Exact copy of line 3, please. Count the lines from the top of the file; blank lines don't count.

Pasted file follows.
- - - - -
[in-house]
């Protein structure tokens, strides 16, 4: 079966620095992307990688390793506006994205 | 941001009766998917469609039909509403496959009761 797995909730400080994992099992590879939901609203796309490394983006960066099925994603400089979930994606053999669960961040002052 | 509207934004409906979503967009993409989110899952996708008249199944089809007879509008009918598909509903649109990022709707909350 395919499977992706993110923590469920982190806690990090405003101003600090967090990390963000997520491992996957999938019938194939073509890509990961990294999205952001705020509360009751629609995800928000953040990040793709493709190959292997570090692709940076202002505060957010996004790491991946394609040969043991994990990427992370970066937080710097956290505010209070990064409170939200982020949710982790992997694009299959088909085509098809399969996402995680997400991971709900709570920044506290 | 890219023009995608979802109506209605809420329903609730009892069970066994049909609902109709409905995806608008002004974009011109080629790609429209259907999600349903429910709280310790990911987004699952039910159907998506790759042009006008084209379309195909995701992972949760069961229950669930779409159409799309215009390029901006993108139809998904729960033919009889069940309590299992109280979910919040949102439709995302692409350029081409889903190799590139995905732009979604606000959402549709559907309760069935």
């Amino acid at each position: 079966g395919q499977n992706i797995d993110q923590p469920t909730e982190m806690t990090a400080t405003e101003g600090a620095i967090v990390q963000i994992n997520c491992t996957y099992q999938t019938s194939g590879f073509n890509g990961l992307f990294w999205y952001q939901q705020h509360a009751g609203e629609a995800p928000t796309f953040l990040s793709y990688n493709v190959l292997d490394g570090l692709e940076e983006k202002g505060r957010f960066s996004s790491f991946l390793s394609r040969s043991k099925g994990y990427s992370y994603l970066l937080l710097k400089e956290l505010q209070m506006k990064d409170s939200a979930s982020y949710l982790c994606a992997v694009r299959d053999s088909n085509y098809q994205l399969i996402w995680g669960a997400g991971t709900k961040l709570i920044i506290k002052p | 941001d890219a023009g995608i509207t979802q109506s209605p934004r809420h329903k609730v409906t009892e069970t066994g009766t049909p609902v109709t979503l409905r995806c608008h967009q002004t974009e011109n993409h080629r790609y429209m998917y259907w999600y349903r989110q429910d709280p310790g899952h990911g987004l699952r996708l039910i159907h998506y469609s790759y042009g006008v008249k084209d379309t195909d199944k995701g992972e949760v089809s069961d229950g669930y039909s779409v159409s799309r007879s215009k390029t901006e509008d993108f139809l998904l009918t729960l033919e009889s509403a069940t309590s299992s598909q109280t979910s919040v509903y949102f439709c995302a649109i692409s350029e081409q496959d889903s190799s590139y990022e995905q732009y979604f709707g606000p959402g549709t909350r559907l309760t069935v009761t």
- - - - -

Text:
């Amino acid at each position: 079966g395919q499977n992706i797995d993110q923590p469920t909730e982190m806690t990090a400080t405003e101003g600090a620095i967090v990390q963000i994992n997520c491992t996957y099992q999938t019938s194939g590879f073509n890509g990961l992307f990294w999205y952001q939901q705020h509360a009751g609203e629609a995800p928000t796309f953040l990040s793709y990688n493709v190959l292997d490394g570090l692709e940076e983006k202002g505060r957010f960066s996004s790491f991946l390793s394609r040969s043991k099925g994990y990427s992370y994603l970066l937080l710097k400089e956290l505010q209070m506006k990064d409170s939200a979930s982020y949710l982790c994606a992997v694009r299959d053999s088909n085509y098809q994205l399969i996402w995680g669960a997400g991971t709900k961040l709570i920044i506290k002052p | 941001d890219a023009g995608i509207t979802q109506s209605p934004r809420h329903k609730v409906t009892e069970t066994g009766t049909p609902v109709t979503l409905r995806c608008h967009q002004t974009e011109n993409h080629r790609y429209m998917y259907w999600y349903r989110q429910d709280p310790g899952h990911g987004l699952r996708l039910i159907h998506y469609s790759y042009g006008v008249k084209d379309t195909d199944k995701g992972e949760v089809s069961d229950g669930y039909s779409v159409s799309r007879s215009k390029t901006e509008d993108f139809l998904l009918t729960l033919e009889s509403a069940t309590s299992s598909q109280t979910s919040v509903y949102f439709c995302a649109i692409s350029e081409q496959d889903s190799s590139y990022e995905q732009y979604f709707g606000p959402g549709t909350r559907l309760t069935v009761t």